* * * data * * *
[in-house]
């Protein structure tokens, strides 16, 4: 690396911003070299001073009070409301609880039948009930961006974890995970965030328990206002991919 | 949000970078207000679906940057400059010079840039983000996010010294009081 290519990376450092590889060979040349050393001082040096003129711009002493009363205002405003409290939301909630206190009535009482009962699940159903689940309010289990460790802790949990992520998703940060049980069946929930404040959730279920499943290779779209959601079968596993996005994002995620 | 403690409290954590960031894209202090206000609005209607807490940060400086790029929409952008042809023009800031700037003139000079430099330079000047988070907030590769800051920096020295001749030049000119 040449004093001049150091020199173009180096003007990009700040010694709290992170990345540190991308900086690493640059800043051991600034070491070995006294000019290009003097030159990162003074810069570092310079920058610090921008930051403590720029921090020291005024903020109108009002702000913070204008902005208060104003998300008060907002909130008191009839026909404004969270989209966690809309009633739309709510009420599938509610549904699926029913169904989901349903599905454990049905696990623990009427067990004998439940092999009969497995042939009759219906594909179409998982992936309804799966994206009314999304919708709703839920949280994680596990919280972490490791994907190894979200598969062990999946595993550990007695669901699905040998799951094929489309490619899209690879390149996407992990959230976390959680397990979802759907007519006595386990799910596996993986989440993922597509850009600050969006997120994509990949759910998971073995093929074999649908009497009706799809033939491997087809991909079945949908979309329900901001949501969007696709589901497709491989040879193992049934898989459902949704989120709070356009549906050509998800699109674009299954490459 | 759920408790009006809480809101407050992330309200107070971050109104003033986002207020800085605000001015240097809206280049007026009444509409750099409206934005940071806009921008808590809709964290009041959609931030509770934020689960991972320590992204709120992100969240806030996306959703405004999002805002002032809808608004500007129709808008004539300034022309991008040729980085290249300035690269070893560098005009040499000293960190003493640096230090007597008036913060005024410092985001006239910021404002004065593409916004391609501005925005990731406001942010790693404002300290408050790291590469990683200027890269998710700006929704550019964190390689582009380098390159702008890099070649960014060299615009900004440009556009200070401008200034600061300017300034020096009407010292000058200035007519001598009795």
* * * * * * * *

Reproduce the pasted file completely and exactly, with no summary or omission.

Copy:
[in-house]
């Protein structure tokens, strides 16, 4: 690396911003070299001073009070409301609880039948009930961006974890995970965030328990206002991919 | 949000970078207000679906940057400059010079840039983000996010010294009081 290519990376450092590889060979040349050393001082040096003129711009002493009363205002405003409290939301909630206190009535009482009962699940159903689940309010289990460790802790949990992520998703940060049980069946929930404040959730279920499943290779779209959601079968596993996005994002995620 | 403690409290954590960031894209202090206000609005209607807490940060400086790029929409952008042809023009800031700037003139000079430099330079000047988070907030590769800051920096020295001749030049000119 040449004093001049150091020199173009180096003007990009700040010694709290992170990345540190991308900086690493640059800043051991600034070491070995006294000019290009003097030159990162003074810069570092310079920058610090921008930051403590720029921090020291005024903020109108009002702000913070204008902005208060104003998300008060907002909130008191009839026909404004969270989209966690809309009633739309709510009420599938509610549904699926029913169904989901349903599905454990049905696990623990009427067990004998439940092999009969497995042939009759219906594909179409998982992936309804799966994206009314999304919708709703839920949280994680596990919280972490490791994907190894979200598969062990999946595993550990007695669901699905040998799951094929489309490619899209690879390149996407992990959230976390959680397990979802759907007519006595386990799910596996993986989440993922597509850009600050969006997120994509990949759910998971073995093929074999649908009497009706799809033939491997087809991909079945949908979309329900901001949501969007696709589901497709491989040879193992049934898989459902949704989120709070356009549906050509998800699109674009299954490459 | 759920408790009006809480809101407050992330309200107070971050109104003033986002207020800085605000001015240097809206280049007026009444509409750099409206934005940071806009921008808590809709964290009041959609931030509770934020689960991972320590992204709120992100969240806030996306959703405004999002805002002032809808608004500007129709808008004539300034022309991008040729980085290249300035690269070893560098005009040499000293960190003493640096230090007597008036913060005024410092985001006239910021404002004065593409916004391609501005925005990731406001942010790693404002300290408050790291590469990683200027890269998710700006929704550019964190390689582009380098390159702008890099070649960014060299615009900004440009556009200070401008200034600061300017300034020096009407010292000058200035007519001598009795």